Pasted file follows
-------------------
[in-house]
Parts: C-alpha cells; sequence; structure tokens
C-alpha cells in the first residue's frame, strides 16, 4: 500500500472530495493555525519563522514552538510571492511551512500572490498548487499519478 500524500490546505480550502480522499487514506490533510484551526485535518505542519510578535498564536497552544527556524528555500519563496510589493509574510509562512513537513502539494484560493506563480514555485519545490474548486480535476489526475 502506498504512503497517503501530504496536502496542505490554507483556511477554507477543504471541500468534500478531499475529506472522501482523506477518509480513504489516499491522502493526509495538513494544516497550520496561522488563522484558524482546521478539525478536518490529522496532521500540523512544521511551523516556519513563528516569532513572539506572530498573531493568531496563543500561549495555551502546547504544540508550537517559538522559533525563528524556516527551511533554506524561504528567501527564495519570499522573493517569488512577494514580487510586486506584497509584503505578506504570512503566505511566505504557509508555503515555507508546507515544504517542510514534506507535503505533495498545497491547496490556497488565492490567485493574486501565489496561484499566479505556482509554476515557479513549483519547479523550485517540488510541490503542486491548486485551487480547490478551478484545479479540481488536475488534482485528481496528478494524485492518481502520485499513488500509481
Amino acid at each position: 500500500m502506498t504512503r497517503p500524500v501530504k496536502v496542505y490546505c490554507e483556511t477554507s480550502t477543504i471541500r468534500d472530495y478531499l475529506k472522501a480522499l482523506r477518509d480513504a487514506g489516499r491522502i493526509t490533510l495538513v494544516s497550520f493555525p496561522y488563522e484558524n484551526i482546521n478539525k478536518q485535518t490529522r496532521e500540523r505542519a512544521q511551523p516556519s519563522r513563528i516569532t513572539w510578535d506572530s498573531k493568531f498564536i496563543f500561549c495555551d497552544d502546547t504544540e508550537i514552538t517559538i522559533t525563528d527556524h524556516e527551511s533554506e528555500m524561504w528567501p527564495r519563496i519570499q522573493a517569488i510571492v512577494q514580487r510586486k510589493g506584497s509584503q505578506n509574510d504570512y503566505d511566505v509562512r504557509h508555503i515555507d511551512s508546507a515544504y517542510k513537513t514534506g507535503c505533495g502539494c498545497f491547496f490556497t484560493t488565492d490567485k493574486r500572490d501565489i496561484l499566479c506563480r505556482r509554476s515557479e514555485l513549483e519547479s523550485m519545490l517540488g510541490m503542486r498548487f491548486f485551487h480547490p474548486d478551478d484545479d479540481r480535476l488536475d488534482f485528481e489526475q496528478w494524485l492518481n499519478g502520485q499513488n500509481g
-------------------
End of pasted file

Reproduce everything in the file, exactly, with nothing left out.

[in-house]
Parts: C-alpha cells; sequence; structure tokens
C-alpha cells in the first residue's frame, strides 16, 4: 500500500472530495493555525519563522514552538510571492511551512500572490498548487499519478 500524500490546505480550502480522499487514506490533510484551526485535518505542519510578535498564536497552544527556524528555500519563496510589493509574510509562512513537513502539494484560493506563480514555485519545490474548486480535476489526475 502506498504512503497517503501530504496536502496542505490554507483556511477554507477543504471541500468534500478531499475529506472522501482523506477518509480513504489516499491522502493526509495538513494544516497550520496561522488563522484558524482546521478539525478536518490529522496532521500540523512544521511551523516556519513563528516569532513572539506572530498573531493568531496563543500561549495555551502546547504544540508550537517559538522559533525563528524556516527551511533554506524561504528567501527564495519570499522573493517569488512577494514580487510586486506584497509584503505578506504570512503566505511566505504557509508555503515555507508546507515544504517542510514534506507535503505533495498545497491547496490556497488565492490567485493574486501565489496561484499566479505556482509554476515557479513549483519547479523550485517540488510541490503542486491548486485551487480547490478551478484545479479540481488536475488534482485528481496528478494524485492518481502520485499513488500509481
Amino acid at each position: 500500500m502506498t504512503r497517503p500524500v501530504k496536502v496542505y490546505c490554507e483556511t477554507s480550502t477543504i471541500r468534500d472530495y478531499l475529506k472522501a480522499l482523506r477518509d480513504a487514506g489516499r491522502i493526509t490533510l495538513v494544516s497550520f493555525p496561522y488563522e484558524n484551526i482546521n478539525k478536518q485535518t490529522r496532521e500540523r505542519a512544521q511551523p516556519s519563522r513563528i516569532t513572539w510578535d506572530s498573531k493568531f498564536i496563543f500561549c495555551d497552544d502546547t504544540e508550537i514552538t517559538i522559533t525563528d527556524h524556516e527551511s533554506e528555500m524561504w528567501p527564495r519563496i519570499q522573493a517569488i510571492v512577494q514580487r510586486k510589493g506584497s509584503q505578506n509574510d504570512y503566505d511566505v509562512r504557509h508555503i515555507d511551512s508546507a515544504y517542510k513537513t514534506g507535503c505533495g502539494c498545497f491547496f490556497t484560493t488565492d490567485k493574486r500572490d501565489i496561484l499566479c506563480r505556482r509554476s515557479e514555485l513549483e519547479s523550485m519545490l517540488g510541490m503542486r498548487f491548486f485551487h480547490p474548486d478551478d484545479d479540481r480535476l488536475d488534482f485528481e489526475q496528478w494524485l492518481n499519478g502520485q499513488n500509481g